Architect and building contractor. The third is a line of architects of the same name, he was the eldest son of John Mylne (d. 1657), whom he succeeded as Master Mason to the Crown. Appointed to this post by King Charles I in 1636, he continued in it until his death.
Mylne was a prominent citizen of Edinburgh, becoming Burgess and Member of the Town Council. He was one of twenty-one commissioners who went to England in 1651 to discuss a Treaty of Union, but returned having made no progress some nine months later. He was a Commissioner from the City of Edinburgh to the Scottish Parliament in 1662 and 1668.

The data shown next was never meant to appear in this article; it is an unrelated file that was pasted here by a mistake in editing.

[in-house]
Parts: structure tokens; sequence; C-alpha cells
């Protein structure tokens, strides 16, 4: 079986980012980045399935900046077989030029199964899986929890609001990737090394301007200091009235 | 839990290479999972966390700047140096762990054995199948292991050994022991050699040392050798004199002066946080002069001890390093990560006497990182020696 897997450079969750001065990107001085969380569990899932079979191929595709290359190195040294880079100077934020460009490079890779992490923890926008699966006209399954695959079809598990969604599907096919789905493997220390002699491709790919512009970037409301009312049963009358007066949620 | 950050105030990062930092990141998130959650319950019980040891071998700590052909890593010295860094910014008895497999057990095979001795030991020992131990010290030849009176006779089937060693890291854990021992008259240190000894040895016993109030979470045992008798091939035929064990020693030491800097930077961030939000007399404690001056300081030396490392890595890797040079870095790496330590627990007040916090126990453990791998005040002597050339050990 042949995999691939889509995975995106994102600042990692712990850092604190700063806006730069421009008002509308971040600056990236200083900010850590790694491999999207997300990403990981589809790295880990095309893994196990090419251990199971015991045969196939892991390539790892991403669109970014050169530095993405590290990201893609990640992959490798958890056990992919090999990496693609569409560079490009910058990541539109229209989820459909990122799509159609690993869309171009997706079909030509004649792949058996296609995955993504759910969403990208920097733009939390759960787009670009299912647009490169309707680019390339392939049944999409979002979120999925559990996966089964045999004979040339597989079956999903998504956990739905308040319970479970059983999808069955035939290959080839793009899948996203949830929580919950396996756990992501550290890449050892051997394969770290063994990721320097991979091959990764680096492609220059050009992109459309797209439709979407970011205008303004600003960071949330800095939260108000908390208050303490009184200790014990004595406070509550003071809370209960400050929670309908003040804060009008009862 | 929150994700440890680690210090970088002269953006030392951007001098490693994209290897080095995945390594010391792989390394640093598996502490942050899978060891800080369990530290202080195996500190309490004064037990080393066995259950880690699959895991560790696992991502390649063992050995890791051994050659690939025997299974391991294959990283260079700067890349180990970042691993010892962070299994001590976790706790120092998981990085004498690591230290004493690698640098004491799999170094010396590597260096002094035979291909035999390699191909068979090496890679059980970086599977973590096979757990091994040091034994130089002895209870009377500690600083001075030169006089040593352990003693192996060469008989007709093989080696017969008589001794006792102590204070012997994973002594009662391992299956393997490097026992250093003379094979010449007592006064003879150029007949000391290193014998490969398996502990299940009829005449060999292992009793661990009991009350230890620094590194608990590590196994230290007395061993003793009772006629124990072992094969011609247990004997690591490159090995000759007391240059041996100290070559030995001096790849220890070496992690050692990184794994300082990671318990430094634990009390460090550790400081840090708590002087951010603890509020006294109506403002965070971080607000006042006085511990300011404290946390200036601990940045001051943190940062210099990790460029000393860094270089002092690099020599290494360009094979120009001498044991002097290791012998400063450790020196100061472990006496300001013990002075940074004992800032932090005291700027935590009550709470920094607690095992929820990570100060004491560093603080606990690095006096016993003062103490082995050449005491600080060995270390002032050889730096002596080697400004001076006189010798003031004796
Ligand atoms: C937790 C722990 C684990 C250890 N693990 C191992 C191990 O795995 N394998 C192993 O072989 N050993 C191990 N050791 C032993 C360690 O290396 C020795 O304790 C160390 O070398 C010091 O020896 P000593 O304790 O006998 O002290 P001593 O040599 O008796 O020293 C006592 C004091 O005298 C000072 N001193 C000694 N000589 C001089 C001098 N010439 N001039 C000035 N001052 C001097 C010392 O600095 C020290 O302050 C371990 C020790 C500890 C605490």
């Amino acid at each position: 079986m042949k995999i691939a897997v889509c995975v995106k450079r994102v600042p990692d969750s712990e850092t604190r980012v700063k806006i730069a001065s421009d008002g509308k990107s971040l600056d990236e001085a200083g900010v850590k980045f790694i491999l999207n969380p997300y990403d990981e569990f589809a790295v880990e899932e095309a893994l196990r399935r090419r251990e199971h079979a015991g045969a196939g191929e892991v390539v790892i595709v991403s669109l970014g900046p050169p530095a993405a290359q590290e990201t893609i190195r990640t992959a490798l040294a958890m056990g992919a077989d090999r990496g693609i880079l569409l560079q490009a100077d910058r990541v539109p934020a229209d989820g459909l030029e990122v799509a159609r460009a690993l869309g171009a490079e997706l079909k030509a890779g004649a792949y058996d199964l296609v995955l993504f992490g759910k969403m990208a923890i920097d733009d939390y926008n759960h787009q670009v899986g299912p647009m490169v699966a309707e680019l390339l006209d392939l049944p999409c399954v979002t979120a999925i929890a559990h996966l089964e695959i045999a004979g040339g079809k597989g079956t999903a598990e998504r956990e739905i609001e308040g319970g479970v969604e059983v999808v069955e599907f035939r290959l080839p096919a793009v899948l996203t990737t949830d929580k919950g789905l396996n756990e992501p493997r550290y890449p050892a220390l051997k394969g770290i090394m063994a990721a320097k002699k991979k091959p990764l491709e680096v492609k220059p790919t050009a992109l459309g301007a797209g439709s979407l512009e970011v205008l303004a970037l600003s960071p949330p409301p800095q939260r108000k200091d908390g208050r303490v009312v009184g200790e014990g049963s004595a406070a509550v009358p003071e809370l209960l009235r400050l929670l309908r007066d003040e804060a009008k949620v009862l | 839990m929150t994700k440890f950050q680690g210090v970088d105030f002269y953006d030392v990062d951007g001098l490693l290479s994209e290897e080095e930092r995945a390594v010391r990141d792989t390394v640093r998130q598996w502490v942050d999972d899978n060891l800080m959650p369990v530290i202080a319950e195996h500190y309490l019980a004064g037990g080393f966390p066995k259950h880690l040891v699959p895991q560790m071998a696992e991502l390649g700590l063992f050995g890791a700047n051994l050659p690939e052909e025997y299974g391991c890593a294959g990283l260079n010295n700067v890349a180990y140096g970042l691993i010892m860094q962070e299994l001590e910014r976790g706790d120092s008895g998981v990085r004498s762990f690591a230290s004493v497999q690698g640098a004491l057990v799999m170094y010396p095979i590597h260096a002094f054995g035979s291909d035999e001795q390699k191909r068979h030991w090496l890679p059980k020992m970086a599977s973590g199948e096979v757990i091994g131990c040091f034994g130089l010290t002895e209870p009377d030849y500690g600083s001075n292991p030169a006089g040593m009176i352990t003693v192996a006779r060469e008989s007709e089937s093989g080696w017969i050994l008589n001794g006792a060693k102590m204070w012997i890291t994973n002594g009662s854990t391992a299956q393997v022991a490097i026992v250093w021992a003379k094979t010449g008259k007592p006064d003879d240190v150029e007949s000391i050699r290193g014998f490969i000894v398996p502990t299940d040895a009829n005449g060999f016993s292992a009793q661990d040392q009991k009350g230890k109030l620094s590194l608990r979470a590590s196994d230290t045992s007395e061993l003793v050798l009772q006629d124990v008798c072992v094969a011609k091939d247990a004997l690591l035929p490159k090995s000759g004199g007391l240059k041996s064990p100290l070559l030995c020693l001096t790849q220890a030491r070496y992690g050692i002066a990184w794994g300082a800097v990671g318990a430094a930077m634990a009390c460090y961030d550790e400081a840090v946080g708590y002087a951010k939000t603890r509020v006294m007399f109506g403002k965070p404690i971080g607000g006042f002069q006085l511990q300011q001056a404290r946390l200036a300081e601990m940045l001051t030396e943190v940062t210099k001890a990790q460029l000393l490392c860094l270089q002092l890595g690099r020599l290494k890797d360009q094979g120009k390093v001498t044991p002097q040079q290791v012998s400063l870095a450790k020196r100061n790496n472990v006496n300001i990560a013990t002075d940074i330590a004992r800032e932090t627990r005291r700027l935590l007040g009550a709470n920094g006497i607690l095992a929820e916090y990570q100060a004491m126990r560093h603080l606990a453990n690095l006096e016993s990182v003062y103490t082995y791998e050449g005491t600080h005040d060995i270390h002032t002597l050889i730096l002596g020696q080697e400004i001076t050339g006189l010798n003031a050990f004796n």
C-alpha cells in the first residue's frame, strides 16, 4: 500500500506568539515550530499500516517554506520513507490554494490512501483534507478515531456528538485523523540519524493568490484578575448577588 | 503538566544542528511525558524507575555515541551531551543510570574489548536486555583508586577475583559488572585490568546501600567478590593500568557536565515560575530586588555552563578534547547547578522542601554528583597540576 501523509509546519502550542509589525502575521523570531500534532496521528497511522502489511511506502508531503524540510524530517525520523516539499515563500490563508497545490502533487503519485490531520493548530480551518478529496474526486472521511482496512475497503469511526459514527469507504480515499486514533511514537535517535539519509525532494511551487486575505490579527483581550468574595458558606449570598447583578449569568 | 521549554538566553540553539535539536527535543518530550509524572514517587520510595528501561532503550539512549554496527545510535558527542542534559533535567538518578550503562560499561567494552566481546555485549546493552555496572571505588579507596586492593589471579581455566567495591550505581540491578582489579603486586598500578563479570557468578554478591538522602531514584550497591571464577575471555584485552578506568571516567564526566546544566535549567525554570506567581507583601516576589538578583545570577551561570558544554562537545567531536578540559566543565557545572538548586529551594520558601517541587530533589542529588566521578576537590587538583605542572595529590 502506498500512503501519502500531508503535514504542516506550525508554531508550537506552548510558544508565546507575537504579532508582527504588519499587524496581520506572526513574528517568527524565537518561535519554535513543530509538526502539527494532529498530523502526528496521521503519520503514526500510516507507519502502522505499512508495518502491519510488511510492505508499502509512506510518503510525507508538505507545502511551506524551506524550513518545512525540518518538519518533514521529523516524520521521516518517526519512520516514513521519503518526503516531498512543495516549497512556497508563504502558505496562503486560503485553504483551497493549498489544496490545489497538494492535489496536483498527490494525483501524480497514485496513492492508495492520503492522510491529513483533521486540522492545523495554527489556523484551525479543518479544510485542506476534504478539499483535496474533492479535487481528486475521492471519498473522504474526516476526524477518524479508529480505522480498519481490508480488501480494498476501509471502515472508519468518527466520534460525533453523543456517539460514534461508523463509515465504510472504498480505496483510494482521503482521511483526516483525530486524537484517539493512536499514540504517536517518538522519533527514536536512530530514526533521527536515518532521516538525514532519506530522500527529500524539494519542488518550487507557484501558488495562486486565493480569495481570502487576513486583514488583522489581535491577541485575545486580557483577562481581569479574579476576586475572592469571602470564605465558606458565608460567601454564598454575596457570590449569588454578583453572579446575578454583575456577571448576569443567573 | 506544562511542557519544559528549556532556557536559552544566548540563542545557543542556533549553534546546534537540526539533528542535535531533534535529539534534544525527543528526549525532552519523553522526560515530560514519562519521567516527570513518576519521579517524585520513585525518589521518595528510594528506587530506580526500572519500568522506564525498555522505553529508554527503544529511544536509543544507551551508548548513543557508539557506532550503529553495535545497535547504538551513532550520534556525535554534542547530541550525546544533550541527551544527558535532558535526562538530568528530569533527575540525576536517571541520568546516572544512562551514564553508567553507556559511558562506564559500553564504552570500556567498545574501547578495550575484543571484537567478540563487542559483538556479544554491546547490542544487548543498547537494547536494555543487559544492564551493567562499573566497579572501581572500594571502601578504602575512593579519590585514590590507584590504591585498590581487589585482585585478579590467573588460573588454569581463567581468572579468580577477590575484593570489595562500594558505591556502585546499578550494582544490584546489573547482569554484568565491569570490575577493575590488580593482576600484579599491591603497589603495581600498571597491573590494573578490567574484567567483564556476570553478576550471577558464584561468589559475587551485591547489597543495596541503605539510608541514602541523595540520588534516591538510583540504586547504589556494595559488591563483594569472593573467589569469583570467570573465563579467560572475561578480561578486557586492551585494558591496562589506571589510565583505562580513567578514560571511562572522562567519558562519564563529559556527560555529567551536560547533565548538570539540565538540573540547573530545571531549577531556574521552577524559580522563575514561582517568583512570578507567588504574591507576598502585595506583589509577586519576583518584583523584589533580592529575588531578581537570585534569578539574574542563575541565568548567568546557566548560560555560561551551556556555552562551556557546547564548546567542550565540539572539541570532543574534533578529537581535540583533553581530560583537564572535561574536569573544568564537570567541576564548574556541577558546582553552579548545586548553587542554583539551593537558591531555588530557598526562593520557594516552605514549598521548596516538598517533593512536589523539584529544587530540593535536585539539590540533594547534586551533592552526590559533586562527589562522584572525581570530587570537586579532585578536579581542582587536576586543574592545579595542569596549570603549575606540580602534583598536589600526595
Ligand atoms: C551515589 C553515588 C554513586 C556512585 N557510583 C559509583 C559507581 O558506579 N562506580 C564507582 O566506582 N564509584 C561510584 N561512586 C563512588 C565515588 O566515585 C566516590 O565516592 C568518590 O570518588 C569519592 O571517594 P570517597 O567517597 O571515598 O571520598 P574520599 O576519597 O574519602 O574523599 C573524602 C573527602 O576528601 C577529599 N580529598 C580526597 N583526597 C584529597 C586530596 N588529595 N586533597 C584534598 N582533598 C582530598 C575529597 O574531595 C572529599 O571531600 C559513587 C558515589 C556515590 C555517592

His building works around Edinburgh include the Tron Church (1637-63), the restoration of parts of St Giles, the completion of Heriot's Hospital, new buildings for the University of Edinburgh (then called the Tounis College). He also worked on Newbattle Abbey (1650), together with the fortification of Leith (1649-50). Mylne became a Freeman of Jedburgh in return for his report on the Abbey there. He is buried in Greyfriars churchyard.